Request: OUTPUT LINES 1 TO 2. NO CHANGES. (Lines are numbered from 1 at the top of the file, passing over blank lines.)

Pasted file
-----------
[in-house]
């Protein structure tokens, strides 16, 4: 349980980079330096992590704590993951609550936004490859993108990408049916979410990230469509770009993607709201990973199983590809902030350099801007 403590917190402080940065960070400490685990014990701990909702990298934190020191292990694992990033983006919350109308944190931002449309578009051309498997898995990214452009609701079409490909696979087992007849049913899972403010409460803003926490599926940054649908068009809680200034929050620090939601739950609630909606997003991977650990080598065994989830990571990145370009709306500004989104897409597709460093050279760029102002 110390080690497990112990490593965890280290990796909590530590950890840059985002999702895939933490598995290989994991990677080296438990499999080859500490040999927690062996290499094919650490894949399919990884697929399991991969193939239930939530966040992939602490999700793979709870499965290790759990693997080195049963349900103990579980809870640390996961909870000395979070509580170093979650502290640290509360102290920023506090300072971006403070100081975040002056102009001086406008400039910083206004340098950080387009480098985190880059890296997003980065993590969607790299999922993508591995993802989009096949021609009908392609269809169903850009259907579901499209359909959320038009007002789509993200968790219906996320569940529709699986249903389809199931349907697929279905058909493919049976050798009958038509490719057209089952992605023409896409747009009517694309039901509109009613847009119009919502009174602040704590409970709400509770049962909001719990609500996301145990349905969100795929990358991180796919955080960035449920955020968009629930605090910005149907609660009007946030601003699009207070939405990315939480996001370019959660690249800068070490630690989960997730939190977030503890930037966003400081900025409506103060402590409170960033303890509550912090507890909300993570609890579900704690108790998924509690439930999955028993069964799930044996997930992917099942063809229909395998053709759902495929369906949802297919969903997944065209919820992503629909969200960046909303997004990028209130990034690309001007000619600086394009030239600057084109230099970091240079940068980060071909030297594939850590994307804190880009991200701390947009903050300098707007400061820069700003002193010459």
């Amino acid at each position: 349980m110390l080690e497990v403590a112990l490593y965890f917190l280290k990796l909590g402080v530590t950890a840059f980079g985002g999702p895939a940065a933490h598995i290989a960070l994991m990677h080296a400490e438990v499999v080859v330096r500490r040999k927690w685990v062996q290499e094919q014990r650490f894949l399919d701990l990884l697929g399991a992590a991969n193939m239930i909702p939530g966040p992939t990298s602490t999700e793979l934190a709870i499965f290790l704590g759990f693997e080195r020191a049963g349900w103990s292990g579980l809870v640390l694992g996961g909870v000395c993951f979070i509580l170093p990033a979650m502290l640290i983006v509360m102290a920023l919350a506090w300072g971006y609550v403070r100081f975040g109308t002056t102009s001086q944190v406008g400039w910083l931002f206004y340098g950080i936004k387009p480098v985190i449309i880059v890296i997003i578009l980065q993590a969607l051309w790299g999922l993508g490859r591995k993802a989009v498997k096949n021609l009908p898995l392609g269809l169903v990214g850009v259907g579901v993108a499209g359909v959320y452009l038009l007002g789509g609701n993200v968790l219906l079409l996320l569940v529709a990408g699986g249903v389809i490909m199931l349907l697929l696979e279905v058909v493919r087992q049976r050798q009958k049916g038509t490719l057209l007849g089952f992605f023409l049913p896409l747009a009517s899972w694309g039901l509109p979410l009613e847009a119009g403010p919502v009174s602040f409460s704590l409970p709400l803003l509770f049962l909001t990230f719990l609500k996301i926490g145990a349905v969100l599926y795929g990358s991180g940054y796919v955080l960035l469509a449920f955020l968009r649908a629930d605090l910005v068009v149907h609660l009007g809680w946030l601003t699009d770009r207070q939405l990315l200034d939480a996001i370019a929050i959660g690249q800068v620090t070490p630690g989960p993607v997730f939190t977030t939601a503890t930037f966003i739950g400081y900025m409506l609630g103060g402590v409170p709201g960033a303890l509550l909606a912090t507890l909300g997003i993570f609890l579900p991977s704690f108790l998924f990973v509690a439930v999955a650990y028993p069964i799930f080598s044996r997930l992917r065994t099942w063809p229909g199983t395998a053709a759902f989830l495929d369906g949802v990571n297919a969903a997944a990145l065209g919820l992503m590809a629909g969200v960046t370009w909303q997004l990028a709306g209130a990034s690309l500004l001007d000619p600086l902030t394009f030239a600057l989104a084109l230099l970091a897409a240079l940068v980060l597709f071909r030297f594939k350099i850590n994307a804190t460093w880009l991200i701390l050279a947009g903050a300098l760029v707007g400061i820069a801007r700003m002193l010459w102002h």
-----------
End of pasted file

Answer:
[in-house]
């Protein structure tokens, strides 16, 4: 349980980079330096992590704590993951609550936004490859993108990408049916979410990230469509770009993607709201990973199983590809902030350099801007 403590917190402080940065960070400490685990014990701990909702990298934190020191292990694992990033983006919350109308944190931002449309578009051309498997898995990214452009609701079409490909696979087992007849049913899972403010409460803003926490599926940054649908068009809680200034929050620090939601739950609630909606997003991977650990080598065994989830990571990145370009709306500004989104897409597709460093050279760029102002 110390080690497990112990490593965890280290990796909590530590950890840059985002999702895939933490598995290989994991990677080296438990499999080859500490040999927690062996290499094919650490894949399919990884697929399991991969193939239930939530966040992939602490999700793979709870499965290790759990693997080195049963349900103990579980809870640390996961909870000395979070509580170093979650502290640290509360102290920023506090300072971006403070100081975040002056102009001086406008400039910083206004340098950080387009480098985190880059890296997003980065993590969607790299999922993508591995993802989009096949021609009908392609269809169903850009259907579901499209359909959320038009007002789509993200968790219906996320569940529709699986249903389809199931349907697929279905058909493919049976050798009958038509490719057209089952992605023409896409747009009517694309039901509109009613847009119009919502009174602040704590409970709400509770049962909001719990609500996301145990349905969100795929990358991180796919955080960035449920955020968009629930605090910005149907609660009007946030601003699009207070939405990315939480996001370019959660690249800068070490630690989960997730939190977030503890930037966003400081900025409506103060402590409170960033303890509550912090507890909300993570609890579900704690108790998924509690439930999955028993069964799930044996997930992917099942063809229909395998053709759902495929369906949802297919969903997944065209919820992503629909969200960046909303997004990028209130990034690309001007000619600086394009030239600057084109230099970091240079940068980060071909030297594939850590994307804190880009991200701390947009903050300098707007400061820069700003002193010459």